“Be wiser than other people, if you can; but do not tell them so.”
Lord Chesterfield is best-remembered for his witty and wise epistolary legacy, collected in Lord Chesterfield’s Letters (public library; public domain). The letters, penned mostly to his son and godson, cover everything from politics to literature to love and offer an ever-entertaining blend of timeless wisdom, practical tips, and very questionable moral advice. But if there is one thing for which Chesterfield remains particularly known, it is his exceptional sensitivity to societal customs and his finesse in gracefully navigating them for his benefit.
In this letter to his son from November of 1745, for instance, Lord Chesterfield captures in one short passage the essence of fashion, the enormity of its enduring allure as a form of social currency, and why it mesmerizes us so:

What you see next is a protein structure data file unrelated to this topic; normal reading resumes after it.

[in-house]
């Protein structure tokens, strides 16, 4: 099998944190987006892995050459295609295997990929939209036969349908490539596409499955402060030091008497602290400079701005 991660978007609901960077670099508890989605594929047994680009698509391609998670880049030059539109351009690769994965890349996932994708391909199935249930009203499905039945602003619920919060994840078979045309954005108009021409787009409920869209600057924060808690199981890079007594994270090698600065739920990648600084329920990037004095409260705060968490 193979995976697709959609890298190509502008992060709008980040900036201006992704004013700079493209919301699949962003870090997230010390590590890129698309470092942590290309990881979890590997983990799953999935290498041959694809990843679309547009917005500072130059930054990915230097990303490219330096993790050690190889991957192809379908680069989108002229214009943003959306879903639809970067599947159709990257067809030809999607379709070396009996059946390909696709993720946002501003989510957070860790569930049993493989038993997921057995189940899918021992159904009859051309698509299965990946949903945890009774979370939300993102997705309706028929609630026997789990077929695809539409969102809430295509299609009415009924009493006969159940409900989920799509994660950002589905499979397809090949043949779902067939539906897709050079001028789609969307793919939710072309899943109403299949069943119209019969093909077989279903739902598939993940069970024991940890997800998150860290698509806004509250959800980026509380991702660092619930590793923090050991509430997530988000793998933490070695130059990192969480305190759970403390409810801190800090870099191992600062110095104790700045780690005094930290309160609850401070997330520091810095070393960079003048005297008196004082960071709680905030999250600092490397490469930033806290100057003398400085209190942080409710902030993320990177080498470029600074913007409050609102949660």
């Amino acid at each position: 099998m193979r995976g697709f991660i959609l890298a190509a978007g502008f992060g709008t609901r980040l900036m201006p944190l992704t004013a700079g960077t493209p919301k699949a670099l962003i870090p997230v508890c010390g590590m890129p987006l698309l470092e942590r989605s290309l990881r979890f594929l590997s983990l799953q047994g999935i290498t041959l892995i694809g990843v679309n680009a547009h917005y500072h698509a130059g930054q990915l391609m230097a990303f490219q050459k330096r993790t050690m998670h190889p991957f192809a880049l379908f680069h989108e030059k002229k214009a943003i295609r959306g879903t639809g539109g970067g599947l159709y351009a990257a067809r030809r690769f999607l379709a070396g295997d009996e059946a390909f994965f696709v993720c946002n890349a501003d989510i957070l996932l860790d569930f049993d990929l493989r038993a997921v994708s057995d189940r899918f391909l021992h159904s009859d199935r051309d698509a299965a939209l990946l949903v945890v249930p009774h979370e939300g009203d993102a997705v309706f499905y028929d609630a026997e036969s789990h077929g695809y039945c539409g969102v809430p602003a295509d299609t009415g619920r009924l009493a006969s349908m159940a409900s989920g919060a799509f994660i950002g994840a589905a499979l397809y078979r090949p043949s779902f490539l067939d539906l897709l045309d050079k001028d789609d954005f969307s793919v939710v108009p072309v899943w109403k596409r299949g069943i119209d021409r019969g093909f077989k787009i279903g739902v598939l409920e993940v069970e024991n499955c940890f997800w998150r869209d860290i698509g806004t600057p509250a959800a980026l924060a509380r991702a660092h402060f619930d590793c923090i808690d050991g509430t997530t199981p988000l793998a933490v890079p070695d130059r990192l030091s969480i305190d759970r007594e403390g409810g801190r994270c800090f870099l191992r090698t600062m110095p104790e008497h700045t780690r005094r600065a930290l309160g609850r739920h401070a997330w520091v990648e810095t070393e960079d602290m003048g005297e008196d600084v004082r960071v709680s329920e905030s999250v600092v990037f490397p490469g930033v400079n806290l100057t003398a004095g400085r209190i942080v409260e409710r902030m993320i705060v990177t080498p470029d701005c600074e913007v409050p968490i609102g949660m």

Do everything you do well. There is no one thing so trifling, but which (if it is to be done at all) ought to be done well. … For instance, dress is a very foolish thing; and yet it is a very foolish thing for a man not to be well dressed, according to his rank and way of life; and it is so far from being a disparagement to any man’s understanding, that it is rather a proof of it, to be as well dressed as those whom he lives with: the difference in this case, between a man of sense and a fop, is, that the fop values himself upon his dress; and the man of sense laughs at it, at the same time that he knows he must not neglect it. There are a thousand foolish customs of this kind, which not being criminal must be complied with, and even cheerfully, by men of sense. Diogenes the Cynic was a wise man for despising them; but a fool for showing it. Be wiser than other people, if you can; but do not tell them so.
Complement with this vintage guide to do’s and don’ts in the art of conversation and history’s finest fatherly advice, including Einstein on the secret to learning anything, John Steinbeck on falling in love, and Sherwood Anderson on the creative life.